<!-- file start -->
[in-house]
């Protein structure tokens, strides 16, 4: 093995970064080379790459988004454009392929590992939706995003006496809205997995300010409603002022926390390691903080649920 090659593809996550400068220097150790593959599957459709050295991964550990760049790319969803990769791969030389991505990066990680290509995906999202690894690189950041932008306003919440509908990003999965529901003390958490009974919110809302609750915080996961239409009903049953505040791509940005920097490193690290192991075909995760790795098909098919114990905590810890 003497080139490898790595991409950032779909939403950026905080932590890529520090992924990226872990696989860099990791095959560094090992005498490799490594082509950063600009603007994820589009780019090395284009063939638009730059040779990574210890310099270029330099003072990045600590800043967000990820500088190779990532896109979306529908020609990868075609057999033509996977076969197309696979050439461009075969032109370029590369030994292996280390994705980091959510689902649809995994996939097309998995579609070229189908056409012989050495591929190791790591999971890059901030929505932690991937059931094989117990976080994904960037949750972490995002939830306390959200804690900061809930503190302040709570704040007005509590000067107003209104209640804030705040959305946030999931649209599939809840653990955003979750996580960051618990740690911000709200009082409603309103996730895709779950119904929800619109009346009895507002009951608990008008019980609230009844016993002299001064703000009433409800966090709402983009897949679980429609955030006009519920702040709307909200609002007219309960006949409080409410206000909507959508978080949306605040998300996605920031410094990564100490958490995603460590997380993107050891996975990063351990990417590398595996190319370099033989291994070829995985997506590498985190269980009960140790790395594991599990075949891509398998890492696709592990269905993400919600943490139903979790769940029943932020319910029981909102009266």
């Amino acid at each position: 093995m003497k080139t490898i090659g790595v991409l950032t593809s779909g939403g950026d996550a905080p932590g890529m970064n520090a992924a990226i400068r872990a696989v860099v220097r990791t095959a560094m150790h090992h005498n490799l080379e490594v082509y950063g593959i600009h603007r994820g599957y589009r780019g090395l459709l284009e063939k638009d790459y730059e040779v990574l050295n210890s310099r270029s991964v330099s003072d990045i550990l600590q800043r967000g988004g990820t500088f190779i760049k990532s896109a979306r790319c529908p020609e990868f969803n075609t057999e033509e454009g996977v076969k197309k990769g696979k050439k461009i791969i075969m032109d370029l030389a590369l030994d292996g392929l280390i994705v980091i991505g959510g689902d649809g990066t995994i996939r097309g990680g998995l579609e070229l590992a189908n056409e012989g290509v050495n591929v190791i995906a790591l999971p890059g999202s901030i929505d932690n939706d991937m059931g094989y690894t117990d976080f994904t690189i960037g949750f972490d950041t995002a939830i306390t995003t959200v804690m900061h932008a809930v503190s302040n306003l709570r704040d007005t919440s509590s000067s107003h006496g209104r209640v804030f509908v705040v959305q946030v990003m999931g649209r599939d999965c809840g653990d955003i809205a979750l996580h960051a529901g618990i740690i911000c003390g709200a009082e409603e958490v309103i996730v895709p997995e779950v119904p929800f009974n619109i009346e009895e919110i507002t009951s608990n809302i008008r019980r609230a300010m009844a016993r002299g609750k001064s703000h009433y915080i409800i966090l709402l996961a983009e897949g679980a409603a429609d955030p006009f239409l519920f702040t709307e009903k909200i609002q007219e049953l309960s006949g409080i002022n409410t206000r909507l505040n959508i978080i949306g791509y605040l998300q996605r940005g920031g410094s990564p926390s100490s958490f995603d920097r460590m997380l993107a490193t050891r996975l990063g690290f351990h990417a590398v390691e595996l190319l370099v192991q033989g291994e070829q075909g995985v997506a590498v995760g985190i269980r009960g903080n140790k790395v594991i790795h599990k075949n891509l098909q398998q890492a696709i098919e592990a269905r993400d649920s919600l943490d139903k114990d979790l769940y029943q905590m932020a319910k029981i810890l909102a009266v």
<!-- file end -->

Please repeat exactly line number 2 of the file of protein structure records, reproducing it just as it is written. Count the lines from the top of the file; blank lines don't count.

């Protein structure tokens, strides 16, 4: 093995970064080379790459988004454009392929590992939706995003006496809205997995300010409603002022926390390691903080649920 090659593809996550400068220097150790593959599957459709050295991964550990760049790319969803990769791969030389991505990066990680290509995906999202690894690189950041932008306003919440509908990003999965529901003390958490009974919110809302609750915080996961239409009903049953505040791509940005920097490193690290192991075909995760790795098909098919114990905590810890 003497080139490898790595991409950032779909939403950026905080932590890529520090992924990226872990696989860099990791095959560094090992005498490799490594082509950063600009603007994820589009780019090395284009063939638009730059040779990574210890310099270029330099003072990045600590800043967000990820500088190779990532896109979306529908020609990868075609057999033509996977076969197309696979050439461009075969032109370029590369030994292996280390994705980091959510689902649809995994996939097309998995579609070229189908056409012989050495591929190791790591999971890059901030929505932690991937059931094989117990976080994904960037949750972490995002939830306390959200804690900061809930503190302040709570704040007005509590000067107003209104209640804030705040959305946030999931649209599939809840653990955003979750996580960051618990740690911000709200009082409603309103996730895709779950119904929800619109009346009895507002009951608990008008019980609230009844016993002299001064703000009433409800966090709402983009897949679980429609955030006009519920702040709307909200609002007219309960006949409080409410206000909507959508978080949306605040998300996605920031410094990564100490958490995603460590997380993107050891996975990063351990990417590398595996190319370099033989291994070829995985997506590498985190269980009960140790790395594991599990075949891509398998890492696709592990269905993400919600943490139903979790769940029943932020319910029981909102009266």